Hong Kong's progress from postwar ruin to global business center has been so well documented and admired that we assume it to have been inevitable. But it was not always fated to become China's most dazzling metropolis. As recently as the 1960s, it was a stuffy colonial backwater. Public spending on education, health, the arts, indeed almost every field was kept to a miserly minimum. The wealth derived from the city's burgeoning trade and light industries was not shared with those at the bottom of the social order. And virtually nobody not the refugees pouring in from mainland China, nor the expats, nor even the Hong Kong Chinese thought of the place as home. In place of a sense of civic identity, there was simply the overwhelming desire to get rich and get out.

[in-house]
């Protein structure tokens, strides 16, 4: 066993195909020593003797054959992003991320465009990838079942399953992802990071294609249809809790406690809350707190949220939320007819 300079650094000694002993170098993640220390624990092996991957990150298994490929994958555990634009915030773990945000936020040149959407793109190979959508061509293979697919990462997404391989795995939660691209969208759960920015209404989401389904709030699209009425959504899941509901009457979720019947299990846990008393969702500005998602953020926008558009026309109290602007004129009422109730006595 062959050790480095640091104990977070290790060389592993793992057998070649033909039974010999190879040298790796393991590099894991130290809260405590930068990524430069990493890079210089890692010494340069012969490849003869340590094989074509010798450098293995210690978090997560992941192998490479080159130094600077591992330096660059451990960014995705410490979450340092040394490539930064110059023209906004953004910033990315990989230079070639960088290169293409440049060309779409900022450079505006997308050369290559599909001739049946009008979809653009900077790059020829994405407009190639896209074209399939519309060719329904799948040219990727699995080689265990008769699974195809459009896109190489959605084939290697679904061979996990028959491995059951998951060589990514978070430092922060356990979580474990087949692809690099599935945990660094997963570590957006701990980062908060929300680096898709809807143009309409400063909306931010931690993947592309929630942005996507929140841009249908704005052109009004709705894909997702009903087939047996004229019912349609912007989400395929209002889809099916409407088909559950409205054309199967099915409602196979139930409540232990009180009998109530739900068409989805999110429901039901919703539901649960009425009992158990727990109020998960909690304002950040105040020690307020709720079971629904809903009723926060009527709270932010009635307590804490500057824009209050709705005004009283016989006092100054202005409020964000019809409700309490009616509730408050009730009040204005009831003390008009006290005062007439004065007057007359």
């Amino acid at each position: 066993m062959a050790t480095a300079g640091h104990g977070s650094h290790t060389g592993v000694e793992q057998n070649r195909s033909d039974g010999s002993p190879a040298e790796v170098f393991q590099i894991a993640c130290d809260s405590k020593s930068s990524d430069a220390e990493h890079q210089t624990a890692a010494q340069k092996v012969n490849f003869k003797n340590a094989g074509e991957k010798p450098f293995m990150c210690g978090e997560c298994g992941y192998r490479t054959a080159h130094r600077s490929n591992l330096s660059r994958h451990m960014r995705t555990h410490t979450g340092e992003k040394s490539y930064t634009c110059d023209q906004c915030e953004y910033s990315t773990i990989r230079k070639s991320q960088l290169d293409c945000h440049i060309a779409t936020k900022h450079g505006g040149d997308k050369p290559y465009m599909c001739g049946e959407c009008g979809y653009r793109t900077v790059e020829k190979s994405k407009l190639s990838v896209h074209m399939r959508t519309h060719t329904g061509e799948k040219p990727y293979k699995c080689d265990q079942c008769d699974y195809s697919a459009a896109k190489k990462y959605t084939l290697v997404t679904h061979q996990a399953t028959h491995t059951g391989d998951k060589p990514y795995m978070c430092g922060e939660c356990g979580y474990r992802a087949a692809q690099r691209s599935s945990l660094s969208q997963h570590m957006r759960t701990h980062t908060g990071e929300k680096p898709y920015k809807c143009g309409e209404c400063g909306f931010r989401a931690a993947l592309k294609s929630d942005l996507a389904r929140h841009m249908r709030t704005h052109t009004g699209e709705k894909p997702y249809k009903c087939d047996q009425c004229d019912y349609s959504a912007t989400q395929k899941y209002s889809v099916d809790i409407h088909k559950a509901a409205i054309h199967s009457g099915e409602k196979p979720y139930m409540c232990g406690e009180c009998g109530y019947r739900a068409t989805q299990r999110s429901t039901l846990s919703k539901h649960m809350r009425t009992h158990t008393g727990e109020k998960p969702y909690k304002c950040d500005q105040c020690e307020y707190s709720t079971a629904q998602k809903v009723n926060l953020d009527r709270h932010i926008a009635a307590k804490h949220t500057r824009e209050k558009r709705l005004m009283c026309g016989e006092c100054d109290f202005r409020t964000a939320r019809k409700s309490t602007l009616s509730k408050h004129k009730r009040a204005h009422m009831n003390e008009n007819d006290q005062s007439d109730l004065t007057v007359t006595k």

Enter Sir Crawford Murray MacLehose. Arriving in 1971 as Hong Kong's 25th governor, this patrician Scot at once set about transforming the city from colonial embarrassment to imperial jewel indeed, government expenditure grew by over 50% during his first two years in office. Sir Murray greatly improved government accountability through a system of elected District Boards and consultative committees. By recognizing Cantonese as an official language, he ended a longstanding colonial injustice. He expanded a public-housing program to accommodate some 40% of the populace, set in motion huge infrastructure schemes (including construction of the Mass Transit Railway) and announced the provision of free primary education. He also set up the Independent Commission Against Corruption prompting a police rebellion but eventually ending a decades-old system of graft. Finally, by expanding community and arts facilities (and instigating territory-wide campaigns against everything from litter to violent crime) he created a new sense of social cohesion and belonging: Hong Kong people no longer felt like transients but citizens. Many hidebound colonial officials objected to these changes or did not think they were worth the trouble: Sir Murray pressed on regardless and gave Hong Kong the modern shape we recognize today. With new homes, prospects and representatives, the people of Hong Kong were able to do the rest.